Samsung NX30 at a glance:
- 20.3-million-pixel, APS-C-sized CMOS sensor
- ISO 100-25,600
- 3in tiltable Super AMOLED swivel touchscreen LCD with a resolution of 1,037,000 dots
- 2,358,000-dot electronic viewfinder with 80° tiltable eyepiece
- NFC and Wi-Fi connectivity
- RRP £899.99 with 18-55mm f/3.5-5.6 kit lens
- See sample images taken with the Samsung NX30
Samsung NX30 review – Introduction
Comparing the NX30 with other Samsung NX-series cameras, you could be forgiven for thinking there’s very little difference between them. Many of the NX-series models feature the same 20.3-million-pixel resolution that was class-leading when it first appeared. However, in recent years, there has been an increase in resolution in compact system cameras, with the launch of models such as the Sony Alpha 3000 and the Olympus OM-D range.
However, the Samsung NX30 fights its corner with a class-leading LCD, an electronic viewfinder and a host of advanced connectivity features.
Samsung NX30 review – Features
The Samsung NX30 has an APS-C-sized CMOS sensor, measuring 23.5×15.7mm, with a resolution of 20.3 million pixels. This is the same resolution sensor that is used inside many Samsung NX compact system cameras, including the Samsung Galaxy NX and the Samsung NX300. Thanks to the next-generation DRIMe IV processor, a speed of 9fps in full-resolution JPEG or raw format is possible in the NX30.
The standard kit lens supplied with the NX30 is a Samsung 18-55mm f/3.5-5.6, which features Samsung’s ifunction button. This equates to a 35mm focal-length equivalent of 27-82.5mm with the x1.5 crop factor of the APS-C sensor.
The Samsung NX30 boasts Wi-Fi and NFC connectivity, which allows users to connect to their smart device via the free Samsung Smart Camera app that is available for both iOS and Android. Users can then remotely shoot from their device or preview, download, upload pictures. In addition, the NX30 has an abundance of other connectivity-based features, including the ability to connect to the internet from a Wi-Fi hotspot without the aid of another device. Pictures can then be uploaded directly to the social network, Facebook or the popular cloud storage service Dropbox via a pre-installed app on the camera. This is the first camera-specific device to allow direct-to-Dropbox uploading.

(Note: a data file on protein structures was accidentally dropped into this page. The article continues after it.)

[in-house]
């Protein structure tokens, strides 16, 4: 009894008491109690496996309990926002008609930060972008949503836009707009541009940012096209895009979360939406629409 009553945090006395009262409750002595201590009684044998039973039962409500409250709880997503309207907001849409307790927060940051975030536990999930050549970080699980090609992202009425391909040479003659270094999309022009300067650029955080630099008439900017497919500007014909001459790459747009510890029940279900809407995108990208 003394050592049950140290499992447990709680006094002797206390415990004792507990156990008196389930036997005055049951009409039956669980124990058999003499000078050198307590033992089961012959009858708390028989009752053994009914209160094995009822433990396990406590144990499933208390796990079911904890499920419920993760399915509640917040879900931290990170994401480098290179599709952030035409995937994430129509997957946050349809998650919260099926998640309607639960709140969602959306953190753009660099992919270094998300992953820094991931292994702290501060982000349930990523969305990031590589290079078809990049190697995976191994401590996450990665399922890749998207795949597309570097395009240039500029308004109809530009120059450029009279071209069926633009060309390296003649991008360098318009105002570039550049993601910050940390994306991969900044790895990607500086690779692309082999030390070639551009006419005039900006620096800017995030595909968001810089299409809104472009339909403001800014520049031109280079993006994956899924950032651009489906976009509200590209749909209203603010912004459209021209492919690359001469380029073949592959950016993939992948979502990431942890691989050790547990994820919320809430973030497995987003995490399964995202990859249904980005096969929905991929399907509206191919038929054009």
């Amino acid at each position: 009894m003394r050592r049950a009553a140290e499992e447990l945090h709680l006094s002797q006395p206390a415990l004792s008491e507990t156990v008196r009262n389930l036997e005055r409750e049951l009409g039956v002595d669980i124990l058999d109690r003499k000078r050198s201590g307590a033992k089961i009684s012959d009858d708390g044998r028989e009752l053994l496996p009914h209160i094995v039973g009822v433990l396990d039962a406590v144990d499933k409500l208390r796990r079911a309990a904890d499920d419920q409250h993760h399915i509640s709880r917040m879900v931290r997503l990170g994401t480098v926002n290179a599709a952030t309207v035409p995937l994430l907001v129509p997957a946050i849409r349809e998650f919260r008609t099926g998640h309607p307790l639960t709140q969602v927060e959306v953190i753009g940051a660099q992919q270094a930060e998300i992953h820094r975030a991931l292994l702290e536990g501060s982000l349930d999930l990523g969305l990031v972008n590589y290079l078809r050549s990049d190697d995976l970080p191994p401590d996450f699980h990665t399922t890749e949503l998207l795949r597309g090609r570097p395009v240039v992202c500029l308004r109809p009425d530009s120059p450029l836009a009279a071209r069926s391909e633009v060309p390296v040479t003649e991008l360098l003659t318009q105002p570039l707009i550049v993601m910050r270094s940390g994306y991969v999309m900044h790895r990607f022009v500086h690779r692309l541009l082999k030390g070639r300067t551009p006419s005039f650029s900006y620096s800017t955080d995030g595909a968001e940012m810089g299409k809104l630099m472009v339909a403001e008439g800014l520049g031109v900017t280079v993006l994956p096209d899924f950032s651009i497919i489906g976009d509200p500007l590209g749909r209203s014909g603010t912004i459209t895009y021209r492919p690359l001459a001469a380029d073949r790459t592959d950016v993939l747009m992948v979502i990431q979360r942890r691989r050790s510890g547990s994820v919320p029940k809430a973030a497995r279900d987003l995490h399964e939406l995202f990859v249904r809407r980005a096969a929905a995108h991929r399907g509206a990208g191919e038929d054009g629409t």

Also featured is AutoShare, which allows users to send each photo taken with the camera automatically to a smartphone or tablet in a predetermined resolution. By default, it is a 2-million-pixel resolution file.
Many companies have their own raw file-editing software CD included with their cameras. This can, at times, be a bit slow and frustrating to use. However, Samsung has decided to include a full version of Adobe Lightroom 5 for free with the NX30. As this software was awarded the Software Of The Year award at the 2014 AP Awards, and it retails for £102.57 direct from Adobe, this is a fantastic addition to the camera package.